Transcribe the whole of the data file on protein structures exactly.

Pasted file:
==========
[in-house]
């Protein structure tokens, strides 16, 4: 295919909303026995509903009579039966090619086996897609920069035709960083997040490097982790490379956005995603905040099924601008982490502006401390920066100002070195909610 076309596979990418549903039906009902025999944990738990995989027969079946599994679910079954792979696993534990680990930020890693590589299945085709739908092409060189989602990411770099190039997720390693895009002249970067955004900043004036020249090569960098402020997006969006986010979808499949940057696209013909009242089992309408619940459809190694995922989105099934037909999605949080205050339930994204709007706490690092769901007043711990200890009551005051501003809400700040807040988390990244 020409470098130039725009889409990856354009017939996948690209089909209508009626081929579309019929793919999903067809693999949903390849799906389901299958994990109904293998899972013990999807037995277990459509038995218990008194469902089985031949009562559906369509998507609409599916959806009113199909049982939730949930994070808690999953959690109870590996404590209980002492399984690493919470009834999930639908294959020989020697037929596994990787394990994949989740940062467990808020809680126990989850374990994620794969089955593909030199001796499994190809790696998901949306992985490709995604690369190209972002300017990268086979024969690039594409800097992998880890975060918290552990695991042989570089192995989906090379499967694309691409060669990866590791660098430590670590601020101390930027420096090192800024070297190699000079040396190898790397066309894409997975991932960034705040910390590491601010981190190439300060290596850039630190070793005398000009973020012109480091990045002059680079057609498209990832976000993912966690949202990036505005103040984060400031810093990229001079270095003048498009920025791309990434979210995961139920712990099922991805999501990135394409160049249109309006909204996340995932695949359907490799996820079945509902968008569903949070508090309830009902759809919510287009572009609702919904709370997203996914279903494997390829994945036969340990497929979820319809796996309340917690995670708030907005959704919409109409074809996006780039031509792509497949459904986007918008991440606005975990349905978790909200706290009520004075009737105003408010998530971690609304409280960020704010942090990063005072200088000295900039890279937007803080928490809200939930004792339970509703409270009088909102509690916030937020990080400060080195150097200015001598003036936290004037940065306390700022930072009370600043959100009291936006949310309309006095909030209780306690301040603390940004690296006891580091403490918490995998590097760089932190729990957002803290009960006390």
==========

[in-house]
């Protein structure tokens, strides 16, 4: 295919909303026995509903009579039966090619086996897609920069035709960083997040490097982790490379956005995603905040099924601008982490502006401390920066100002070195909610 076309596979990418549903039906009902025999944990738990995989027969079946599994679910079954792979696993534990680990930020890693590589299945085709739908092409060189989602990411770099190039997720390693895009002249970067955004900043004036020249090569960098402020997006969006986010979808499949940057696209013909009242089992309408619940459809190694995922989105099934037909999605949080205050339930994204709007706490690092769901007043711990200890009551005051501003809400700040807040988390990244 020409470098130039725009889409990856354009017939996948690209089909209508009626081929579309019929793919999903067809693999949903390849799906389901299958994990109904293998899972013990999807037995277990459509038995218990008194469902089985031949009562559906369509998507609409599916959806009113199909049982939730949930994070808690999953959690109870590996404590209980002492399984690493919470009834999930639908294959020989020697037929596994990787394990994949989740940062467990808020809680126990989850374990994620794969089955593909030199001796499994190809790696998901949306992985490709995604690369190209972002300017990268086979024969690039594409800097992998880890975060918290552990695991042989570089192995989906090379499967694309691409060669990866590791660098430590670590601020101390930027420096090192800024070297190699000079040396190898790397066309894409997975991932960034705040910390590491601010981190190439300060290596850039630190070793005398000009973020012109480091990045002059680079057609498209990832976000993912966690949202990036505005103040984060400031810093990229001079270095003048498009920025791309990434979210995961139920712990099922991805999501990135394409160049249109309006909204996340995932695949359907490799996820079945509902968008569903949070508090309830009902759809919510287009572009609702919904709370997203996914279903494997390829994945036969340990497929979820319809796996309340917690995670708030907005959704919409109409074809996006780039031509792509497949459904986007918008991440606005975990349905978790909200706290009520004075009737105003408010998530971690609304409280960020704010942090990063005072200088000295900039890279937007803080928490809200939930004792339970509703409270009088909102509690916030937020990080400060080195150097200015001598003036936290004037940065306390700022930072009370600043959100009291936006949310309309006095909030209780306690301040603390940004690296006891580091403490918490995998590097760089932190729990957002803290009960006390």